villainage

or vil·lan·age

[vil-uh-nij]

villeinage

or vil·lain·age, vil·lan·age, vil·len·age

[vil-uh-nij]
noun
  1. the tenure by which a villein held land and tenements from a lord.
  2. the condition or status of a villein.

Origin of villeinage

1275–1325; Middle English vilenage < Anglo-French, Old French. See villein, -age
Dictionary.com Unabridged Based on the Random House Unabridged Dictionary, © Random House, Inc. 2018

Examples from the Web for villainage

Historical Examples of villainage

  • I have had to speak of prescription as a source of villainage.

    Villainage in England

    Paul Vinogradoff

  • Now the obligation to serve as reeve was taken as a mark of villainage.

    Villainage in England

    Paul Vinogradoff

  • It is a stepping-stone from villainage to socage, or rather to socman's tenure.

    Villainage in England

    Paul Vinogradoff

  • The men of ancient demesne are men of free blood holding in villainage.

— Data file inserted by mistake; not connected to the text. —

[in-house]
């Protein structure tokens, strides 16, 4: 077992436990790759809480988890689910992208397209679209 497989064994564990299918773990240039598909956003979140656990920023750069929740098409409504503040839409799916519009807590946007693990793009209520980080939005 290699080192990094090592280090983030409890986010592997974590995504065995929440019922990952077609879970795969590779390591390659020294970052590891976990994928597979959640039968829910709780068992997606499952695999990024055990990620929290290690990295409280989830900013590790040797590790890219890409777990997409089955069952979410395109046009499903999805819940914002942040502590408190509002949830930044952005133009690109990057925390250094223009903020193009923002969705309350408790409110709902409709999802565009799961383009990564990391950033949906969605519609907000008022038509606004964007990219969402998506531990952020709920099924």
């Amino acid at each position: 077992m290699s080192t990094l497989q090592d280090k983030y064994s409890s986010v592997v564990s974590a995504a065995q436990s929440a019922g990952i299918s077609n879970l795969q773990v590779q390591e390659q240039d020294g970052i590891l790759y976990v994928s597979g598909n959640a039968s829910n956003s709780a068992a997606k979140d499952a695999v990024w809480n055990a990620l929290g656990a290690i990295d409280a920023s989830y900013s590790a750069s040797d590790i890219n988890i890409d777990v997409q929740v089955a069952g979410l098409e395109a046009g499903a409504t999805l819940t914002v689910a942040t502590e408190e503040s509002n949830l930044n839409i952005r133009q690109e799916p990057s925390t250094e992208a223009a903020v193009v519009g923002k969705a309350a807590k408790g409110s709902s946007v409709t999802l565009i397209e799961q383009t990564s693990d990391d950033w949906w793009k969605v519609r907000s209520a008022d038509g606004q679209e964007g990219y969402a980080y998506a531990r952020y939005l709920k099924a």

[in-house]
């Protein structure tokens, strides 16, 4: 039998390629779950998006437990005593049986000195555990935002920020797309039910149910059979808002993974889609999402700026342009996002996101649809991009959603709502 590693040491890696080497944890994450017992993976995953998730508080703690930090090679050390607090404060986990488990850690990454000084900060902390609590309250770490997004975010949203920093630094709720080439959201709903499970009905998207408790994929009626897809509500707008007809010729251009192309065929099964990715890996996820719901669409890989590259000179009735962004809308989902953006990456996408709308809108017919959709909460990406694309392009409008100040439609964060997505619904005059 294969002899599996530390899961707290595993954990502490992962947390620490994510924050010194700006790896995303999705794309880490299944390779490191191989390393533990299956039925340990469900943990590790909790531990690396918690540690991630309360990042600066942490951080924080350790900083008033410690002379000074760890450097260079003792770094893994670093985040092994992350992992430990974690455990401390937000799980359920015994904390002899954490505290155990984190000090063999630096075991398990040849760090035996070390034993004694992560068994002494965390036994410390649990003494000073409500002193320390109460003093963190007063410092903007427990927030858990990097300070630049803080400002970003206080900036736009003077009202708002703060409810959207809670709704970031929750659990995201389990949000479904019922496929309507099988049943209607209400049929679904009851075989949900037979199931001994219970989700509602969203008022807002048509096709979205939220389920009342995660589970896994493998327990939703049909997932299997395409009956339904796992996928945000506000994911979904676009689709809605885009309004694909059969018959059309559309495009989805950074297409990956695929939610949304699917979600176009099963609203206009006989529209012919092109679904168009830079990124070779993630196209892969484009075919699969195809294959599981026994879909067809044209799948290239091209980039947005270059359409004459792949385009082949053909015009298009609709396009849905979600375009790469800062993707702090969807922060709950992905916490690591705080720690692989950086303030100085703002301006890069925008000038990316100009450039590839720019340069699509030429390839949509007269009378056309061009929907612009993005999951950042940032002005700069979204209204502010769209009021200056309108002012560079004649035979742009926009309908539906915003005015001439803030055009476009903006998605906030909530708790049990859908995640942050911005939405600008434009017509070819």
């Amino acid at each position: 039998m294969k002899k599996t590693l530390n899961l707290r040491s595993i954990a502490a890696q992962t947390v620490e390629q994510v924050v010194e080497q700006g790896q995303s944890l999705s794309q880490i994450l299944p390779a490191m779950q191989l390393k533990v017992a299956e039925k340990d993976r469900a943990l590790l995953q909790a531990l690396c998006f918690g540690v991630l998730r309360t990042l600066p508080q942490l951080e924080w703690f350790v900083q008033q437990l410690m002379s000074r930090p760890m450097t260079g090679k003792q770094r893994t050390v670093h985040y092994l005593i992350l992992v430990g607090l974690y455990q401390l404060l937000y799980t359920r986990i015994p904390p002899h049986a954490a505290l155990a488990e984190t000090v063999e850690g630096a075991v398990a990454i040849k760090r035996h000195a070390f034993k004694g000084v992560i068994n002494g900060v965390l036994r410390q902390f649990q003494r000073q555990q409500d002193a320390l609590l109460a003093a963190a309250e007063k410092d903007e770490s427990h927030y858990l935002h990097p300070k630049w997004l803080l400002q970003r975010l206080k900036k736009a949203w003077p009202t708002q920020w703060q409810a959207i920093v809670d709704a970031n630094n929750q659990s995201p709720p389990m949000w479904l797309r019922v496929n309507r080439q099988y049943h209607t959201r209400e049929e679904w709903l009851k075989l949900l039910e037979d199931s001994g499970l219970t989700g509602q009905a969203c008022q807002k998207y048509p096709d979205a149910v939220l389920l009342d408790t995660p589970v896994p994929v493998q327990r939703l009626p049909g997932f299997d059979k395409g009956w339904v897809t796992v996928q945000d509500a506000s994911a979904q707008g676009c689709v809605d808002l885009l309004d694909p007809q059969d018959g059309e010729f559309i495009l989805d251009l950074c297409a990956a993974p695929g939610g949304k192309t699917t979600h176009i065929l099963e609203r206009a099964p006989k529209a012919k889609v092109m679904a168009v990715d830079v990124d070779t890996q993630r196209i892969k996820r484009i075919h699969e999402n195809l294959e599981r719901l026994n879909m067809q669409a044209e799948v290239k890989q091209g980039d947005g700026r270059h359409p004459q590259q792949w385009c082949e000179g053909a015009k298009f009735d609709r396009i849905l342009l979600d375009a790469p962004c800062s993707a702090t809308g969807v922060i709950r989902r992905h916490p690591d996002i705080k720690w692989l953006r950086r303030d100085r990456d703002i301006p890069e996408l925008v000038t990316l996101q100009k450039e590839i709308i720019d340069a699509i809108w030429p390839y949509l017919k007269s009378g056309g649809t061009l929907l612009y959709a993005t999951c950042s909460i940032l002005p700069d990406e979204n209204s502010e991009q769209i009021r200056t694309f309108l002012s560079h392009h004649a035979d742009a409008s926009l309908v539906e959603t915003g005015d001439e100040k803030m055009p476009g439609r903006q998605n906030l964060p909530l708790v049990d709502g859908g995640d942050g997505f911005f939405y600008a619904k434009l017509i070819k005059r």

Villainage in England

    Paul Vinogradoff

  • On the other hand, 'regardant' is used quite independently of villainage.

    Villainage in England

    Paul Vinogradoff


British Dictionary definitions for villainage

villainage

noun
  1. a variant spelling of villeinage

villeinage

villainage

noun (in medieval Europe)
  1. the status and condition of a villein
  2. the tenure by which a villein held his land
Collins English Dictionary - Complete & Unabridged 2012 Digital Edition © William Collins Sons & Co. Ltd. 1979, 1986 © HarperCollins Publishers 1998, 2000, 2003, 2005, 2006, 2007, 2009, 2012